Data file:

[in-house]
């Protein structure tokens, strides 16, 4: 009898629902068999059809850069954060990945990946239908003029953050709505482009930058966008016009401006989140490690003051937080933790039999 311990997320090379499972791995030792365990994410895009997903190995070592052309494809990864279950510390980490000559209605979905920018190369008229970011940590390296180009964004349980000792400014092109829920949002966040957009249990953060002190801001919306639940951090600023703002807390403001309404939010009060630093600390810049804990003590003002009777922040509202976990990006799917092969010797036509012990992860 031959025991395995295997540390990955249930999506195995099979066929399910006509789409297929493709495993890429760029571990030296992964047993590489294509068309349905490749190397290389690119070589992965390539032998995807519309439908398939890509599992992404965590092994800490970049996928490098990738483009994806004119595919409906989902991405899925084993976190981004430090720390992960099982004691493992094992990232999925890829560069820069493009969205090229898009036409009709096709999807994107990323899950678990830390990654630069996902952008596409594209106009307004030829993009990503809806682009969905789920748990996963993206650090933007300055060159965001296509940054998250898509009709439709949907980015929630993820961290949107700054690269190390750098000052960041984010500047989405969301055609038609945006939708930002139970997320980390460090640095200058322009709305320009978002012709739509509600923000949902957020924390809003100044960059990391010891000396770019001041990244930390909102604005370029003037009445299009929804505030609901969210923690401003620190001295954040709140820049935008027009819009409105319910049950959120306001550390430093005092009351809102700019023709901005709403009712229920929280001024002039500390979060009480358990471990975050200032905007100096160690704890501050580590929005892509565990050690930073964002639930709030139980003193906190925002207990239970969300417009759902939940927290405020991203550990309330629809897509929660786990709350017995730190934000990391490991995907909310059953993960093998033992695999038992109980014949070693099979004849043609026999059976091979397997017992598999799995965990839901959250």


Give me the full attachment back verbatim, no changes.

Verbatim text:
[in-house]
């Protein structure tokens, strides 16, 4: 009898629902068999059809850069954060990945990946239908003029953050709505482009930058966008016009401006989140490690003051937080933790039999 311990997320090379499972791995030792365990994410895009997903190995070592052309494809990864279950510390980490000559209605979905920018190369008229970011940590390296180009964004349980000792400014092109829920949002966040957009249990953060002190801001919306639940951090600023703002807390403001309404939010009060630093600390810049804990003590003002009777922040509202976990990006799917092969010797036509012990992860 031959025991395995295997540390990955249930999506195995099979066929399910006509789409297929493709495993890429760029571990030296992964047993590489294509068309349905490749190397290389690119070589992965390539032998995807519309439908398939890509599992992404965590092994800490970049996928490098990738483009994806004119595919409906989902991405899925084993976190981004430090720390992960099982004691493992094992990232999925890829560069820069493009969205090229898009036409009709096709999807994107990323899950678990830390990654630069996902952008596409594209106009307004030829993009990503809806682009969905789920748990996963993206650090933007300055060159965001296509940054998250898509009709439709949907980015929630993820961290949107700054690269190390750098000052960041984010500047989405969301055609038609945006939708930002139970997320980390460090640095200058322009709305320009978002012709739509509600923000949902957020924390809003100044960059990391010891000396770019001041990244930390909102604005370029003037009445299009929804505030609901969210923690401003620190001295954040709140820049935008027009819009409105319910049950959120306001550390430093005092009351809102700019023709901005709403009712229920929280001024002039500390979060009480358990471990975050200032905007100096160690704890501050580590929005892509565990050690930073964002639930709030139980003193906190925002207990239970969300417009759902939940927290405020991203550990309330629809897509929660786990709350017995730190934000990391490991995907909310059953993960093998033992695999038992109980014949070693099979004849043609026999059976091979397997017992598999799995965990839901959250």